As 2011 began, it had been more than four years since the 2006 elections that sparked the latest government ethics boom. In exit polls from those elections, voters had cited ethics and corruption as the No. 1 reason for their vote, beating out even terrorism and the economy.
The next year, Congress passed the Honest Leadership and Open Government Act, one of the most significant ethics bills ever passed. The issue of government ethics has since remained in the spotlight.
By the end of 2010, however, it was fair to ask whether this latest ethics boom had begun to wane. 2011 answered that question with a bang. For the time being, at least, government ethics remains in the spotlight. Ethics scandals, investigations, and other similar news-making events were all part of 2011.
Perhaps the biggest ethics story of the year was the investigation of former Sen. John Ensign (R-Nev.) for conduct surrounding his affair with a former staffer. The Ensign matter was groundbreaking in several respects.
For one, it marked the first time in more than 20 years that the Senate Ethics Committee took the step of appointing a special counsel to assist with an investigation.
Second, the matter resulted in the first criminal charges under the Honest Leadership and Open Government Act. Those charges were not against Ensign but against former staffer Doug Hampton, the husband of Ensign’s mistress, for alleged violations of “cooling-off” restrictions, which prohibit former staffers from lobbying immediately after leaving Congress.
And third, the Senate Ethics Committee continued its investigation even after Ensign resigned. In May, the committee released a report that acknowledged it no longer had jurisdiction to discipline Ensign but nonetheless stated that “substantial credible evidence” existed that gave “substantial cause to conclude that Senator Ensign engaged in violations of law.” The Senate Ethics Committee referred the matter to the Department of Justice and the Federal Election Commission, which have taken no action as of yet.
Also in 2011, former Sen. John Edwards (N.C.), the Democratic Party’s 2004 vice presidential nominee, was indicted for alleged misconduct in the aftermath of his extramarital affair. Edwards’ indictment in June was notable in that it threatened to stretch campaign finance criminal law further than it had ever been taken before. The prosecution contends that hundreds of thousands of dollars contributed by Edwards’ friends and given to his mistress to help cover up the affair qualified as campaign contributions under federal law. Edwards’ legal team disputes this interpretation. Now pending is the prosecution’s motion to prevent two former FEC chairmen from providing trial testimony on Edwards’ behalf that would refute the prosecution’s proposed interpretation of FEC regulations.
On the House side in 2011, fallout continued from the investigation of New York Democrat Charlie Rangel’s alleged ethical violations. In February, criminal charges were filed against the purported sponsors of several trips to the Caribbean that were at issue in Rangel’s investigation. The sponsors were alleged to have concealed the true sponsors of those trips.
Also in February, a former House staffer was convicted for accepting an illegal gratuity after a lobbyist paid for the staffer to attend a 2003 World Series game.
In May, the House Ethics Committee named the well-regarded Dan Schwager as its new staff director and chief counsel.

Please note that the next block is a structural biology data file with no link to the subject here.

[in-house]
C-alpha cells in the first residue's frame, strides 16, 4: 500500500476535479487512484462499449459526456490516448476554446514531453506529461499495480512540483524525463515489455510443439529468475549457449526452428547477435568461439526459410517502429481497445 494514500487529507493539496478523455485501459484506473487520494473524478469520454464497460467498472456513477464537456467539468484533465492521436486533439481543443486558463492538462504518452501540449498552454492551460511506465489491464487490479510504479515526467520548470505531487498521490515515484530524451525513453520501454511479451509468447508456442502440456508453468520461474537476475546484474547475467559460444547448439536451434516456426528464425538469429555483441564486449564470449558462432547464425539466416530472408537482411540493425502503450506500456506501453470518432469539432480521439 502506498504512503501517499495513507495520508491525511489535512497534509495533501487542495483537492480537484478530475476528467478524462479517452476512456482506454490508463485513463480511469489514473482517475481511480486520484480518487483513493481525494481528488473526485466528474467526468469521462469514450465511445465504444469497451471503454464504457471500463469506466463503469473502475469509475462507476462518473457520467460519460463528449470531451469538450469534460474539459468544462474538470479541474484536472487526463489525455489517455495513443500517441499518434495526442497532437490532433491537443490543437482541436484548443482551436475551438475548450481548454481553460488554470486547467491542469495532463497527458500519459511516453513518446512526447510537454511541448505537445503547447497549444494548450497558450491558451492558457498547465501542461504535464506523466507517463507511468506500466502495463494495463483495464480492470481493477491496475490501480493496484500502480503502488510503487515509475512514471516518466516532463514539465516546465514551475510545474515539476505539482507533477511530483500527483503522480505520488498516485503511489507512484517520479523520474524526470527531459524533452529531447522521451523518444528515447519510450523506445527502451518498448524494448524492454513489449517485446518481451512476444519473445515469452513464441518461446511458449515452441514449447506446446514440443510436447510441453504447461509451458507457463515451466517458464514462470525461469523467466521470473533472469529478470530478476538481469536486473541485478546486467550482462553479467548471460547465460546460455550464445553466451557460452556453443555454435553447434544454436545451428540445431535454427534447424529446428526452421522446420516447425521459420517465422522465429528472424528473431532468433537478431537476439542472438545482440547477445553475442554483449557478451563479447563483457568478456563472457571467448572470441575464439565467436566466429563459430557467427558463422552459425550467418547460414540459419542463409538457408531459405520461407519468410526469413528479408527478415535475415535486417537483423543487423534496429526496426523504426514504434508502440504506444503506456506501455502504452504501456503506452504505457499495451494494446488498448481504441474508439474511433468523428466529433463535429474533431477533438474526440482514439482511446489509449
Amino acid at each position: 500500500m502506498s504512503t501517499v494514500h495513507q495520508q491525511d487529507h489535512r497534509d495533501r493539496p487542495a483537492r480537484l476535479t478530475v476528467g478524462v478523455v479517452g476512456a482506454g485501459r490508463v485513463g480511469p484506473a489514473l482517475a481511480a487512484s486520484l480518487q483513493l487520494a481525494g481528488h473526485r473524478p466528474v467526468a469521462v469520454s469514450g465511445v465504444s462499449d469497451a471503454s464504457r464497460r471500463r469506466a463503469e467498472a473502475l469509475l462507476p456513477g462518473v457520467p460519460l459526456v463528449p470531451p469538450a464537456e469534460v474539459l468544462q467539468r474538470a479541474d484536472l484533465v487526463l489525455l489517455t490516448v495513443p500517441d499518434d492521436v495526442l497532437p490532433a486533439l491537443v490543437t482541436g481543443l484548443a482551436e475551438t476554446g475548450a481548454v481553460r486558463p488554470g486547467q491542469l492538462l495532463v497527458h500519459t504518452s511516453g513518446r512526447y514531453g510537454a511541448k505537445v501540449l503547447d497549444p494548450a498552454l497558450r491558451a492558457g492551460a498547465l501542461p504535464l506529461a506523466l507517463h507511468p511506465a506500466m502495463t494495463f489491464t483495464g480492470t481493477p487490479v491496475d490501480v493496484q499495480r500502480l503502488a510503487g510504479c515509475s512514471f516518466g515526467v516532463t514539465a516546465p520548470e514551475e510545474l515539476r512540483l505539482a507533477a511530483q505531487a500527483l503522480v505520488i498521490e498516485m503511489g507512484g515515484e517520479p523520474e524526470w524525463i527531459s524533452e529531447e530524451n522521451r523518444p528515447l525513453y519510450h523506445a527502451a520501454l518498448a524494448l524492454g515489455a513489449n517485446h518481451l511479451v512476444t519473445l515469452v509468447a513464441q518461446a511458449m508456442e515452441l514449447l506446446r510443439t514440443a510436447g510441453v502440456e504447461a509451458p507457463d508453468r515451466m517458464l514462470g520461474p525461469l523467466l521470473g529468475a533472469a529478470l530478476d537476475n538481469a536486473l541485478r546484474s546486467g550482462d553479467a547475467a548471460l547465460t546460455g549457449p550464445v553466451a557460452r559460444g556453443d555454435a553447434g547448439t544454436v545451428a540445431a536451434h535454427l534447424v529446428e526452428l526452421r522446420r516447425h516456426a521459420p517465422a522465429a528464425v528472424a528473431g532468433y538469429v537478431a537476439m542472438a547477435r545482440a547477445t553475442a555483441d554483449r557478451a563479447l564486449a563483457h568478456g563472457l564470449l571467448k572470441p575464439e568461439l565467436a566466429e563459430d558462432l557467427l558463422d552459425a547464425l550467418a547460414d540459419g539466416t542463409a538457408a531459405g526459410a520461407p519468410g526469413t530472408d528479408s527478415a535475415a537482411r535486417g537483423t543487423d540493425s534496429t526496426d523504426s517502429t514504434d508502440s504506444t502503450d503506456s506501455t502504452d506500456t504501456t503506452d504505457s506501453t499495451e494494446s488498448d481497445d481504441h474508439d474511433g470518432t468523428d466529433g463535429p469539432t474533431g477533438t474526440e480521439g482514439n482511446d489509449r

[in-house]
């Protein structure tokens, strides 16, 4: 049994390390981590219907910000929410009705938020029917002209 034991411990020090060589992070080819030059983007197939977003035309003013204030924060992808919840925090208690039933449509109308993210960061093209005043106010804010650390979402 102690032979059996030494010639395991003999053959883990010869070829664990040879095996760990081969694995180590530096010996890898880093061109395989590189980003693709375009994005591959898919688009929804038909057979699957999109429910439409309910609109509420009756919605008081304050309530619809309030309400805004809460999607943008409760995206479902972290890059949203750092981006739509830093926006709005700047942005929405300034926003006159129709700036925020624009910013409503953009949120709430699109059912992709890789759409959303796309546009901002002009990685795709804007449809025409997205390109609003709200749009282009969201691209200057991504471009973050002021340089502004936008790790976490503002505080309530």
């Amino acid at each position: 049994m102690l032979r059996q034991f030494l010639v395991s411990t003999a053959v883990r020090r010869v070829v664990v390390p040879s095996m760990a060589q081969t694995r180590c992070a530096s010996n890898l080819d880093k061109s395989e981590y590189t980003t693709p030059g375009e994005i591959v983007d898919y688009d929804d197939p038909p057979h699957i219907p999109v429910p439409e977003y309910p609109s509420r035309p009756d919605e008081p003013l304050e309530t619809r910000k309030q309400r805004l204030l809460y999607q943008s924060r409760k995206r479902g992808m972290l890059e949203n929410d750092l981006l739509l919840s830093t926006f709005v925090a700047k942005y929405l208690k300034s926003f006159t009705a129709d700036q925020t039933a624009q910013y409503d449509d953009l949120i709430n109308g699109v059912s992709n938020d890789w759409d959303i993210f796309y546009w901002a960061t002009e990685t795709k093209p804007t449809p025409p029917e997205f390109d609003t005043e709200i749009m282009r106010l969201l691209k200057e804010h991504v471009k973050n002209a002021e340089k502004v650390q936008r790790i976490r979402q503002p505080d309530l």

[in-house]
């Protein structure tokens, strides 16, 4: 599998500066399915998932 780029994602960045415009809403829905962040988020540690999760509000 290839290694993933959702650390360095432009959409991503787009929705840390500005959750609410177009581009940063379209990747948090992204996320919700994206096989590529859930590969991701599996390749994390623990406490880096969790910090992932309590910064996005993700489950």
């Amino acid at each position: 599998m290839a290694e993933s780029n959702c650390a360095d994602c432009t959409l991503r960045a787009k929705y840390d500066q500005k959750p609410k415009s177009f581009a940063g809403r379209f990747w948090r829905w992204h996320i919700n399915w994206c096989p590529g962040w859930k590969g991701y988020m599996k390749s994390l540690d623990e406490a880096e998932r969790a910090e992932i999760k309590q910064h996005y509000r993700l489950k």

In June came the matter of Rep. Anthony Weiner (D-N.Y.), who admitted to sending lewd photographs and text messages to several women. An ethics investigation never got off the ground, though, as Weiner promptly resigned.
In July, the committee took the unprecedented step of initiating an investigation of itself. It hired outside counsel to review allegations of misconduct by committee staffers in their handling of an ethics investigation of Rep. Maxine Waters (D-Calif.).
Late last year, Waters was to face an ethics trial on charges of allegedly helping to arrange meetings with Treasury Department officials on behalf of a bank in which her husband owned stock. Shortly before the trial was to begin, however, it was canceled, and the committee announced that new materials had been discovered suggesting that the matter warranted further investigation before trial. Two committee staffers were suspended and later left the committee altogether. The outside counsel’s review is ongoing.
Also in July, House Minority Leader Nancy Pelosi (D-Calif.) asked the Ethics Committee to investigate Rep. David Wu (D-Ore.) amid allegations of sexual misconduct with the 18-year-old daughter of a campaign donor. Again, however, Wu resigned before the committee could act.
Meanwhile, a major ethics story from the past several years continued in 2011: the singling out of registered lobbyists for different legal treatment than nonlobbyists. The executive branch’s Office of Government Ethics introduced several new policies that again provide one set of standards for registered lobbyists and organizations that employ them and another set for everyone else. The increase in restrictions did not slow in 2011 and shows no signs of slowing next year.
Without question, 2011 was a busy year in government ethics. Best wishes for a happy holiday and an ethical new year.
C. Simon Davidson is a partner with the law firm McGuireWoods. Click here to submit questions. Readers should not treat his column as legal advice. Questions do not create an attorney-client relationship.
Sen. Dianne Feinstein, D-Calif., chairman of the Senate Intelligence Committee, speaks with reporters in the Capitol after a speech on the Senate floor that accused the CIA of searching computers set up for Congressional staff for their research of interrogation programs.